Without discussing the behavior of water circuits in detail, the analogy that a pump must generate a pressure difference between its input and output in order to push water through a circuit is used as an introduction to potential difference as a drive for the flow of electricity (references to hot water heating and water cooling for Car engine). Correspondingly, a battery generates a potential difference between its two connections in the sense of an electrical pressure difference on the electricity.
Using the rules for electrical potential described below: "The potential value at the positive pole of a battery or a power supply unit is greater than that at the negative pole" and "If two points are connected by a line, the potential has the same value at both points", can be used with With the help of this model, parallel, series and mixed circuits can be set up clearly and easily and the potential values ​​and potential differences are illustrated. When lamps are connected in series, it becomes clear in an intuitive way that the potential difference given by the battery must be distributed among the lamps connected in series. With the parallel connection, you can easily work out that the same height difference, corresponding to the same potential difference, appears between the branching points.

 Rule (1) The potential value at the plus pole of a generator is greater than at the minus pole.
 Rule (2) Outside of generators, electricity flows from places with a high potential value to places with a low potential value.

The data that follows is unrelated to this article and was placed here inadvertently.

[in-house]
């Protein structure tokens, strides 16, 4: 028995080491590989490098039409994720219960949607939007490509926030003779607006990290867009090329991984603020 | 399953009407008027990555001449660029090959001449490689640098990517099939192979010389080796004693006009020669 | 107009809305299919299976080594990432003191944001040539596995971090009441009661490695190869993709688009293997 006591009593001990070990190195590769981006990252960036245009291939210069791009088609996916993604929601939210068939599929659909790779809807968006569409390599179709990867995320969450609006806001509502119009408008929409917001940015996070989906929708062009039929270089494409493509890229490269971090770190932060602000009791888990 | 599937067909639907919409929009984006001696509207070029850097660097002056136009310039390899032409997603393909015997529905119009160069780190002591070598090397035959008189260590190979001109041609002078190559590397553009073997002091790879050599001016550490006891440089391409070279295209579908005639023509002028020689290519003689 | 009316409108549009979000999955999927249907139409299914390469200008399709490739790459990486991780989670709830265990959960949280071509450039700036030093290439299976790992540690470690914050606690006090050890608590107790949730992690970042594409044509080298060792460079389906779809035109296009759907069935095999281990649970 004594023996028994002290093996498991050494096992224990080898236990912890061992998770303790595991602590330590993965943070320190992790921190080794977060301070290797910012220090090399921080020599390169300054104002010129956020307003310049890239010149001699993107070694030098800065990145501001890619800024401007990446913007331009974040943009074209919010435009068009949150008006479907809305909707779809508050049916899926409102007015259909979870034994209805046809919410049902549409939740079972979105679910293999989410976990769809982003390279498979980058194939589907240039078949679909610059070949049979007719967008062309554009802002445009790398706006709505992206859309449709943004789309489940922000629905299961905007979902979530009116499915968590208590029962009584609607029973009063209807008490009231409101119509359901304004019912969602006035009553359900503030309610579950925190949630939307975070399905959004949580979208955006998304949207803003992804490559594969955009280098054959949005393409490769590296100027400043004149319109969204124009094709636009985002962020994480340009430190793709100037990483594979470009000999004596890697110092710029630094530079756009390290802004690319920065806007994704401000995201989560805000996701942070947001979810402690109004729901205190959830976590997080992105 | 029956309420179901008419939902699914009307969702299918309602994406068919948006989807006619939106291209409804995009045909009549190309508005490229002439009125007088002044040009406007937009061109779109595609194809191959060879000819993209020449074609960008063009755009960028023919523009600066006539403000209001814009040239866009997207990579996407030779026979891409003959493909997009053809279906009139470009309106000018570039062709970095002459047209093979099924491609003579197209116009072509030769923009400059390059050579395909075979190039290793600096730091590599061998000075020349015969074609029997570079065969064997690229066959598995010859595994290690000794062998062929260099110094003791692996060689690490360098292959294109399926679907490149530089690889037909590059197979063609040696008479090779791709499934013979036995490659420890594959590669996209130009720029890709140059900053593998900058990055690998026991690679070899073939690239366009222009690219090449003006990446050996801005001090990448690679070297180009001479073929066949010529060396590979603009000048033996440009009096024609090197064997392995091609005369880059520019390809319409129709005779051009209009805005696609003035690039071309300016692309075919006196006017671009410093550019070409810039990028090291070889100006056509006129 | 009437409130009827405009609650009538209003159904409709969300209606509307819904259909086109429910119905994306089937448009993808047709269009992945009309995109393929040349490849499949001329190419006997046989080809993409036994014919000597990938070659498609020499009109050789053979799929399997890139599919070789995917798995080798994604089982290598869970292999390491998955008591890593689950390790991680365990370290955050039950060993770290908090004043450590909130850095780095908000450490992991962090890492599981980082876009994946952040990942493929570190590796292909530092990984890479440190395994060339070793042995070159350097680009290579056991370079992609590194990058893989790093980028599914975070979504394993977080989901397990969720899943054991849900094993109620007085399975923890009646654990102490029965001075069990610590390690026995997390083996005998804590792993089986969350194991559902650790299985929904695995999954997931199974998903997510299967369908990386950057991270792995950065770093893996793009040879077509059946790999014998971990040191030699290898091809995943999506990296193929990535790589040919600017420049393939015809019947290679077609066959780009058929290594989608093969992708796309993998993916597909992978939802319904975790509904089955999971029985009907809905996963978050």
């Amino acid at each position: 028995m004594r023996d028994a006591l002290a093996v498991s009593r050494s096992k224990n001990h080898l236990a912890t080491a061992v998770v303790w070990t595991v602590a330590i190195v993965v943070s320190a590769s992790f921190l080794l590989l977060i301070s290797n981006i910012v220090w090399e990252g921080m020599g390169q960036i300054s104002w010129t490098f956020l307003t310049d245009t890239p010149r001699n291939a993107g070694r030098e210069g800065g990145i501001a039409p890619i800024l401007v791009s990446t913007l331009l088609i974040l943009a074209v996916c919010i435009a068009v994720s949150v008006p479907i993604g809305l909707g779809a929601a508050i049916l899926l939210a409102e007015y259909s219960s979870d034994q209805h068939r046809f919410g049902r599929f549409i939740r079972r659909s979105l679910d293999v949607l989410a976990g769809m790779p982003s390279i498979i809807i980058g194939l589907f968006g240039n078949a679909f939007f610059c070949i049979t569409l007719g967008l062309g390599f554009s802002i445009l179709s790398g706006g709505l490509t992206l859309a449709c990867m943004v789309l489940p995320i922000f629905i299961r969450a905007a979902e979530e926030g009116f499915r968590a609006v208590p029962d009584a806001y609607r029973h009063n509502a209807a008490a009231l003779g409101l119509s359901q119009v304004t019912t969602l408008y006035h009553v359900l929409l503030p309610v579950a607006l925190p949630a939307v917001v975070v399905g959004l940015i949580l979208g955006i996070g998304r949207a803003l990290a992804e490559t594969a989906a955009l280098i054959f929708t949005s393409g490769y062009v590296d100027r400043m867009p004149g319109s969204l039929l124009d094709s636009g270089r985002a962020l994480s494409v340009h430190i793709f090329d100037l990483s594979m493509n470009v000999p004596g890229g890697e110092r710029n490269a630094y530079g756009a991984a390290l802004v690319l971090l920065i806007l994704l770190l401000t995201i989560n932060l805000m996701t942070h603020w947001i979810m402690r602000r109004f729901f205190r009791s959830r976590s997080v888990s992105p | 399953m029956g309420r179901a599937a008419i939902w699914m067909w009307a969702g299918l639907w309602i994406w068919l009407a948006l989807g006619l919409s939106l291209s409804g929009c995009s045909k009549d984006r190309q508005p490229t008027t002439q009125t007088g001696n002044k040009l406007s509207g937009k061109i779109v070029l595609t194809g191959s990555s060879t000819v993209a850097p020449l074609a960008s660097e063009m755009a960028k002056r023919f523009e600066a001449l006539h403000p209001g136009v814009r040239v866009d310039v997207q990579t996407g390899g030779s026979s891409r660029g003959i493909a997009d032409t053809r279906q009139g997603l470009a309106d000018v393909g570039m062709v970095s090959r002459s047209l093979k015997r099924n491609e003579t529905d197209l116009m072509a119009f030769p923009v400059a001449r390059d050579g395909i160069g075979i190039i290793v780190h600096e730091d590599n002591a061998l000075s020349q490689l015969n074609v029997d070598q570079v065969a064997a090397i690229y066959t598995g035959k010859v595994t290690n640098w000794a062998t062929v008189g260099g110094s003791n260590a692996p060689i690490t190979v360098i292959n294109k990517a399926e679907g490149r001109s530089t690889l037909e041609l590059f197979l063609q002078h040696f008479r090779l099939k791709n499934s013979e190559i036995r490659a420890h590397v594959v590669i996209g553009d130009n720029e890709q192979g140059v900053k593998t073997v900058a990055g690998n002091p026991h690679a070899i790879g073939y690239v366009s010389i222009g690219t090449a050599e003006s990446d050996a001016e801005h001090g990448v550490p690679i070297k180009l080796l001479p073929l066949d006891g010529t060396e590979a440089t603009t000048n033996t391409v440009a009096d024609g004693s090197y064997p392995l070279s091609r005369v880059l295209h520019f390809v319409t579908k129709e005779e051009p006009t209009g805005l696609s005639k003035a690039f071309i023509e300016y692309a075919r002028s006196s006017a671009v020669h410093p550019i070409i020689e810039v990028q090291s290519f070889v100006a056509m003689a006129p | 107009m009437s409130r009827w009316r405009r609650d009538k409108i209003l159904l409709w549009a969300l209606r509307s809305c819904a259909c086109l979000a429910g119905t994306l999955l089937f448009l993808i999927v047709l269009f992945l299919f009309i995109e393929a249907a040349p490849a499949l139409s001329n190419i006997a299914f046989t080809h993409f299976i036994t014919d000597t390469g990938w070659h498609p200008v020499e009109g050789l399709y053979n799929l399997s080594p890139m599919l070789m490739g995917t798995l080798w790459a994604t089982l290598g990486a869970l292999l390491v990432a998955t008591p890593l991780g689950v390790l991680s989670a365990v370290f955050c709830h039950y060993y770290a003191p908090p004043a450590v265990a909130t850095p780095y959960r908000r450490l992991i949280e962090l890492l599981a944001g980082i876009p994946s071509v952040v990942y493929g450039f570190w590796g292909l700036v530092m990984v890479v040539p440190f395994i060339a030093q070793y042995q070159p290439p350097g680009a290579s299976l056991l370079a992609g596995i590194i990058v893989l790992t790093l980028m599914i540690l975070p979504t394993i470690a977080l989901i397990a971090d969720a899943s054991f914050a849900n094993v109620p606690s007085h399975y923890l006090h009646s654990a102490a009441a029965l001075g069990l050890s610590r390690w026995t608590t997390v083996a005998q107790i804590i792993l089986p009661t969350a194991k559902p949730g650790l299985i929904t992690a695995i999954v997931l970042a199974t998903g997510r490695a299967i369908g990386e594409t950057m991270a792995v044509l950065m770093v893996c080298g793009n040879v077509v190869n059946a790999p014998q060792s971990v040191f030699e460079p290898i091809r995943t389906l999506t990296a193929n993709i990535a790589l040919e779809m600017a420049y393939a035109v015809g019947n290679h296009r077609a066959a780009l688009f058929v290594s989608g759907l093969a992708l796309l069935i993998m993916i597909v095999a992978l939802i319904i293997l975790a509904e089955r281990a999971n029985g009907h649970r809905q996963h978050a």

Rule (3) If two points in a circuit are only connected by a connecting cable, the electrical potential has the same value at both points.
 Rule (4) Unless otherwise stated, the potential value at the negative pole of a generator is zero volts.

In the following lesson, the term voltage is introduced for the potential difference and both terms are used synonymously over and over again. This makes it clear that a voltage always relates to two points.
In analogy to the pressure difference as a measure of the strength of a pump, the potential difference was introduced as the strength of a generator. Generators of different strengths lead to processes of different intensity in the same device, i.e. to different currents. This also gives rise to the idea for a measurement method: the effects are compared in a “standard device”. This can again be the force on a spring exerted by a motor braked by the spring. This brings you back to the principle of the moving-coil measuring mechanism (or as a black box, as is the case with current measurement with the current multiple measuring instruments). A convincing choice of the unit of measurement can best be justified later in connection with electrical energy or power.
This is followed by exercises in measuring tension.

 Rule (5) The greater the voltage (potential difference) between the connections of the generator, the greater the current through the connected electrical device.

13-15 hours:
In these lessons, potentials, voltages and currents are practiced in more complicated electrical circuits.